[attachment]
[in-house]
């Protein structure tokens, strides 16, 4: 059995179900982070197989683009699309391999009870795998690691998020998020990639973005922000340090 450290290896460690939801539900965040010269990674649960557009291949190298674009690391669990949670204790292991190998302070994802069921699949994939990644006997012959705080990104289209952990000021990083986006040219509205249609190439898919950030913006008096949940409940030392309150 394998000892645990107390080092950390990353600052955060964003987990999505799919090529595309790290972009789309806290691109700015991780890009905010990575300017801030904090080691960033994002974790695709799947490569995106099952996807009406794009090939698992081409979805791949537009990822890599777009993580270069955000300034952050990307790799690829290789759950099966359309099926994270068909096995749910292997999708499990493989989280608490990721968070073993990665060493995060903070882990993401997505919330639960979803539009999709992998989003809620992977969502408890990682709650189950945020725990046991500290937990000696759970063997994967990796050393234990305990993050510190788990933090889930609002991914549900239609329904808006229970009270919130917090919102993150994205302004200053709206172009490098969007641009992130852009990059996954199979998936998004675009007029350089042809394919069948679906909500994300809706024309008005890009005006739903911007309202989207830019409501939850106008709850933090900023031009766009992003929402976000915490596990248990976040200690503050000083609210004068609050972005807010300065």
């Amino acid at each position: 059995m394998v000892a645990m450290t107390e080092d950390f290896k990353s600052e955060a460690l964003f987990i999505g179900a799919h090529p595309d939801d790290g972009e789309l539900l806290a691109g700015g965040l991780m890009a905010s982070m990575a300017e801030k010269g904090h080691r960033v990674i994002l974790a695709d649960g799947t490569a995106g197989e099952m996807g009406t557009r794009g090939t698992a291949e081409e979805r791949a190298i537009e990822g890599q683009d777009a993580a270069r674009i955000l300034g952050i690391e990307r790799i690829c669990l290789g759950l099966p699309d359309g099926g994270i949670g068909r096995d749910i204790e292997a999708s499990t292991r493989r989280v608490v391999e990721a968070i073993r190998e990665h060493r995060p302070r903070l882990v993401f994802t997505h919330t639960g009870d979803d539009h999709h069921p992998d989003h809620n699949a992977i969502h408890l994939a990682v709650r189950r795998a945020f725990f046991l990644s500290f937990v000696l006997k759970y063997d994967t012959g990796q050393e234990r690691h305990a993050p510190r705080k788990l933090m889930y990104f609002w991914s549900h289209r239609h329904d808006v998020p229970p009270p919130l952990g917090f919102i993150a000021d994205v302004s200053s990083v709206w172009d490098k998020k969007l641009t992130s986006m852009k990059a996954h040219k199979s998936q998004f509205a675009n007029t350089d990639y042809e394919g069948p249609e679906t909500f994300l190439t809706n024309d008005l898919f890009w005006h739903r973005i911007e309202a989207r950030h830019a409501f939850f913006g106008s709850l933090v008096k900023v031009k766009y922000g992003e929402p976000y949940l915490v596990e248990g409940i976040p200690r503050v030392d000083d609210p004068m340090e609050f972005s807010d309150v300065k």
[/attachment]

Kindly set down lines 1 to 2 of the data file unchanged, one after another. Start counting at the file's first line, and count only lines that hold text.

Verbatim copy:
[in-house]
């Protein structure tokens, strides 16, 4: 059995179900982070197989683009699309391999009870795998690691998020998020990639973005922000340090 450290290896460690939801539900965040010269990674649960557009291949190298674009690391669990949670204790292991190998302070994802069921699949994939990644006997012959705080990104289209952990000021990083986006040219509205249609190439898919950030913006008096949940409940030392309150 394998000892645990107390080092950390990353600052955060964003987990999505799919090529595309790290972009789309806290691109700015991780890009905010990575300017801030904090080691960033994002974790695709799947490569995106099952996807009406794009090939698992081409979805791949537009990822890599777009993580270069955000300034952050990307790799690829290789759950099966359309099926994270068909096995749910292997999708499990493989989280608490990721968070073993990665060493995060903070882990993401997505919330639960979803539009999709992998989003809620992977969502408890990682709650189950945020725990046991500290937990000696759970063997994967990796050393234990305990993050510190788990933090889930609002991914549900239609329904808006229970009270919130917090919102993150994205302004200053709206172009490098969007641009992130852009990059996954199979998936998004675009007029350089042809394919069948679906909500994300809706024309008005890009005006739903911007309202989207830019409501939850106008709850933090900023031009766009992003929402976000915490596990248990976040200690503050000083609210004068609050972005807010300065």